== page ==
Before joining Emballator, I spent over three decades working at SKF, a Swedish bearing and seal manufacturer,” begins Kent Viitanen, CEO at Emballator Group. “Over the decades, I honed my craft with a range of different roles in myriad countries.
“For the last ten years of my stint at SKF, I was part of the group’s management team,” he adds. “My decision to join Emballator was really quite easy.
“After meeting with its owner and chairman of the board – not to mention hearing their strong ambitions and view on where they would like to take the company in the future – it was a simple decision.
“Indeed, big ambitions, working hard over the long term, and driving forward with a strong purpose are the key ingredients behind any business. They are worth spending your time on.”
Kent is a man with a purpose. He speaks directly and is evidently impassioned by manufacturing and the company he leads.
For this issue of Manufacturing Today, we took the opportunity to ask Emballator Group’s CEO questions with the aim of discovering the secret behind the company’s continued success.
First, though, let’s get to know Emballator. The company is owned by Herenco, whose history, as Kent explains, goes way back.
“Herenco was established in 1865,” he details. “The group has remained in the Hamrin family for four generations.
“Originally, it was a media-based company, but in more recent years, the family has transformed the company – step-by-step – to expand its industrial operations.”
That brings us to Emballator Group, a supplier of rigid packaging made from various materials – such as tin plate, plastics, and aluminium. The Emballator Metal Group Ulricehamn was first acquired by Herenco in 1975, and has, since then, diversified with numerous divisions.
As Kent informs us, the Emballator Group, as its now known, was formally established in 1997. “Over the years, we have become an international group with companies based in countries including Sweden, Finland, and the UK,” he says.
“We sell our products in more than 55 countries worldwide. As a group, we now employ in excess of 900 employees and have a turnover of 250 million euros.”
Since it is divided into three different areas – Emballator Metal Group, Emballator Packaging Innovations, and Emballator Packaging UK – we are curious to hear from Kent how this structure works. Do they operate in unison or disparately?
“At Emballator, we believe in a decentralized way of working,” he answers. “There are a few central functions with the purpose of supporting operations through our local organizations.
“Nevertheless, from a customer viewpoint, it is important that we support them as one Emballator – many of our customers appreciate that we can offer rigid packages made from various types of materials, and it does not matter what side of the business that comes from.
“We can also find synergies between our companies within production excellence, purchasing, sales and finance,” says Kent. “It is all set up to work as one well-oiled machine.”
Emballator Group has five main markets for its products: paint, food, chemical, pharmaceuticals, and – more recently – beauty and personal care.
“For paint, we offer pails and buckets made from plastics and tinplate,” explains Kent. “For food, we can supply buckets, bottles, tubes, and closures made from plastics, aluminium, and tinplate.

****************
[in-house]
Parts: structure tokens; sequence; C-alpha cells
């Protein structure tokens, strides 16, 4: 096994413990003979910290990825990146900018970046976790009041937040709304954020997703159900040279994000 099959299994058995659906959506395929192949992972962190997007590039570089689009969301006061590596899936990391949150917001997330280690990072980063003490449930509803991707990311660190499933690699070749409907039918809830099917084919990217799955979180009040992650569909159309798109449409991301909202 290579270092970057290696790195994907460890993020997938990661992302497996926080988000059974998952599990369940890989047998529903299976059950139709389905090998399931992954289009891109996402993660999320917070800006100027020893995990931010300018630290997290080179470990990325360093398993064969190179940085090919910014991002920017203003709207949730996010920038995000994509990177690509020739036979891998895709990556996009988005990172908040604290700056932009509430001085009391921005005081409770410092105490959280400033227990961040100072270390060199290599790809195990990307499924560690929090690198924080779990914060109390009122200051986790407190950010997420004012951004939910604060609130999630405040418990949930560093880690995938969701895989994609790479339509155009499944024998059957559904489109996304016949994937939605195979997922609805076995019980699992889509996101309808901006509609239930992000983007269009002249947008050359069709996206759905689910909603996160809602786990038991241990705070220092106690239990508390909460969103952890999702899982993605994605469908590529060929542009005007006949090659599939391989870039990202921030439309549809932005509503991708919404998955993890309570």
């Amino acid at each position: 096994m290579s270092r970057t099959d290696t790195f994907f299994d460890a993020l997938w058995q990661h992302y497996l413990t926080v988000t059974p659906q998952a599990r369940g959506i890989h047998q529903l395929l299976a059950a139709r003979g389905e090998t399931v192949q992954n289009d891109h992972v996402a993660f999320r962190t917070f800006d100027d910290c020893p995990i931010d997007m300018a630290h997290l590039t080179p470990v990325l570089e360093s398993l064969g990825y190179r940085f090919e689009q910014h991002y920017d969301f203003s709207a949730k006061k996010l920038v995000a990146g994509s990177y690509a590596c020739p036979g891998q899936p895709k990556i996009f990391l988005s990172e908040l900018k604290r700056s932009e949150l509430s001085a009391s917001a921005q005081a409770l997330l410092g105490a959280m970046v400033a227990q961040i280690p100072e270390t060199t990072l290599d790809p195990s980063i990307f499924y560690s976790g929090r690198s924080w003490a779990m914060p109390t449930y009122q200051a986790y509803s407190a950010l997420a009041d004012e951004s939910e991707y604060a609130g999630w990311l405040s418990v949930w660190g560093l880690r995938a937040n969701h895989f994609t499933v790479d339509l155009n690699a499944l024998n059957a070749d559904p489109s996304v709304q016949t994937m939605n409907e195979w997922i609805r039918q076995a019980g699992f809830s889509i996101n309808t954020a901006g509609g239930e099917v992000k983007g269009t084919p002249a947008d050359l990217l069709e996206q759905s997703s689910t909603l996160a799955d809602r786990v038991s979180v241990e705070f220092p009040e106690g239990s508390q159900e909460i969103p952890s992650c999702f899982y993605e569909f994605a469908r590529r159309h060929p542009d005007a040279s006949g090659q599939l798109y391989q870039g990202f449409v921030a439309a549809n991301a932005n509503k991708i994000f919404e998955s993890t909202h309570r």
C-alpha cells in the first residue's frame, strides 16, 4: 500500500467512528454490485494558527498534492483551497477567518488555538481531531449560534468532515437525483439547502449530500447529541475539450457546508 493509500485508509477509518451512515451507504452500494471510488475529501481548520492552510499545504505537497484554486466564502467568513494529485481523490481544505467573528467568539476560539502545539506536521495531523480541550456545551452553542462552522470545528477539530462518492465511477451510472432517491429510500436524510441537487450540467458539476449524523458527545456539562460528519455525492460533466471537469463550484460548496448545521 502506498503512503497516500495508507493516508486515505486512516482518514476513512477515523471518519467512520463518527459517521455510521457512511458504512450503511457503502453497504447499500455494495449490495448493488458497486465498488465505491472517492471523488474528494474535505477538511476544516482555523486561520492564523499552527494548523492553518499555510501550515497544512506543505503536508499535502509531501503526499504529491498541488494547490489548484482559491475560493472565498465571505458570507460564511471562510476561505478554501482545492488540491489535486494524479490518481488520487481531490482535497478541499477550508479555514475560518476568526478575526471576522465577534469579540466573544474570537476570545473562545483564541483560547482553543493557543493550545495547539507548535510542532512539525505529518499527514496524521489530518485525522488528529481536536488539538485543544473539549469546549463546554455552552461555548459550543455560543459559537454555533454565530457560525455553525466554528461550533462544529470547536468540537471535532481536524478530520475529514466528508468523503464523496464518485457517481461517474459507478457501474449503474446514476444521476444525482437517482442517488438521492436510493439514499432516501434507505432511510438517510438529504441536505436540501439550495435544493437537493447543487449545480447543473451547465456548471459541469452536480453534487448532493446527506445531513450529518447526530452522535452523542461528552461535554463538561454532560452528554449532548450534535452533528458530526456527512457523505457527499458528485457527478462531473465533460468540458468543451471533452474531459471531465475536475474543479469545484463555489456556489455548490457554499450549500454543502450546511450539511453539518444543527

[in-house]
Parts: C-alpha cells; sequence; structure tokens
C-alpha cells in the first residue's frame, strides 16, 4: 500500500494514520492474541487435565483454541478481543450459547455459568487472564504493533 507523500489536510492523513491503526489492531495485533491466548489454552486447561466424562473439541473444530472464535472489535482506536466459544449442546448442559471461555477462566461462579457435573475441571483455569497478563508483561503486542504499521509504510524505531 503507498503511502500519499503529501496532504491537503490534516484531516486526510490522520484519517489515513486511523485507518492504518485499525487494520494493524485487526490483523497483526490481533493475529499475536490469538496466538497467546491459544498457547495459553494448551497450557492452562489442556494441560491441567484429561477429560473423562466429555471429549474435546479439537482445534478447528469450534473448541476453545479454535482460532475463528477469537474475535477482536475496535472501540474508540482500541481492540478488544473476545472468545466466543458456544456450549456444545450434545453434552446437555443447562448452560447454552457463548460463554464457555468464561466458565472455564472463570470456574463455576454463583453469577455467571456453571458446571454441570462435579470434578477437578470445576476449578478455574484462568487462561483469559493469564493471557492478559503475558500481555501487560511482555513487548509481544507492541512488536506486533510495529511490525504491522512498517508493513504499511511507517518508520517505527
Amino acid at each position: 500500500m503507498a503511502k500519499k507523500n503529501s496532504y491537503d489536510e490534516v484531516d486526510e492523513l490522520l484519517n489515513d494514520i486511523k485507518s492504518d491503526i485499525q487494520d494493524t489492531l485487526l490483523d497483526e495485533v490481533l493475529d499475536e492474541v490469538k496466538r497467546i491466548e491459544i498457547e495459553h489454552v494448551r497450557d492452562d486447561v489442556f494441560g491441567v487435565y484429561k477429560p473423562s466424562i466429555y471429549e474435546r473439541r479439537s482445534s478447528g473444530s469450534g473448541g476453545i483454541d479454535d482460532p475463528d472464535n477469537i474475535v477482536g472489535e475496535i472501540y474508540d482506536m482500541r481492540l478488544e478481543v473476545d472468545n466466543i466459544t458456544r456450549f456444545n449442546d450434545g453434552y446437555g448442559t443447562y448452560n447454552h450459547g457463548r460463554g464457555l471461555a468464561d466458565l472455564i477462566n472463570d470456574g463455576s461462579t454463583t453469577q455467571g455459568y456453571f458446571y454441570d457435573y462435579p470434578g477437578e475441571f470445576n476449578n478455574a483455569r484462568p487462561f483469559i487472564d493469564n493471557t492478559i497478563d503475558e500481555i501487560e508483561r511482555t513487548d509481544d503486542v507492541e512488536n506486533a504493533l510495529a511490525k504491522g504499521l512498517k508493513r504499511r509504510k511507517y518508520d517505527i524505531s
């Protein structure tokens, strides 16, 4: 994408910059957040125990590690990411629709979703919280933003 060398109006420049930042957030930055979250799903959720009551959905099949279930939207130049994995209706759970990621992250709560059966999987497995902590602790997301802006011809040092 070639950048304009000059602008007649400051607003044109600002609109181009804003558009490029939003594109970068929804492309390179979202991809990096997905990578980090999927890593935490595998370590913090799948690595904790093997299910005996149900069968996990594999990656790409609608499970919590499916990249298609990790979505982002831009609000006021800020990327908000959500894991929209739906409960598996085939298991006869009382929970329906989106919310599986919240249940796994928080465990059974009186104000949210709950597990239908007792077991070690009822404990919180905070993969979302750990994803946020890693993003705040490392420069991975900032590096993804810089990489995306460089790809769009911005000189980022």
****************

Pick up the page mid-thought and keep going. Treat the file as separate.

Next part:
“Our chemical customers are buying cannisters, bottles, and closures from plastics, tinplate, and aluminium,” he adds. “Then, for pharmaceuticals, we offer tubes, buckets, bottles, and closures in plastics and tinplate.
“And finally, we supply tubes, bottles, buckets and closures to the beauty and personal care sector –
but our offering goes beyond products.
“Our aim is to help our clients reach their sustainability goals. By helping them to achieve their environmental milestones, we can make a bigger impact on halting climate change than just limiting our own emissions.”
Recently, Emballator Group has begun working with a new supplier. As Kent mentions, this is significant since relationships within the manufacturing world are built on trust and mutual development; the group is, consequently, always seeking new partners that are confidently breaking new ground in relevant sectors.
“DuoPlast is one of these,” asserts Kent. “The company is a new supplier for us. We have been looking for packaging solutions with recycled material for a long time without success.
“By working with DuoPlast, though, we now have access to a material that – without any changes to our production – has contributed to a lower climate footprint.
“Emballator Group has a tradition of creating long-term supplier relationships, but today we need to focus on speed in the transition to a more sustainable society.
“We will only be able to continue working with suppliers that actively present financially viable solutions that also contribute to our sustainability targets. This is a tough challenge in a traditional business such as metal packaging. But it is worth it.”
Indeed, the group plans on being climate neutral by 2045, and by the end of the decade it expects to have halved its carbon dioxide emissions. It is all part of the group’s longer-term ambitions for the business. A lot of time and effort is put into these ambitions, one of which is the implementation of a new Innovation center in June 2022.
“Emballator Group will continue to put its customers first,” he reveals. “We will closely follow market dynamics going forward and try to be ahead of the curve in this increasingly volatile world.
“Sustainability and innovation remain very high on our agenda, and we aim to play a leading role in these fields,” Kent concludes. “In due course, we will be the go-to company for customers and employees who care about creating a sustainable future for the coming generations.”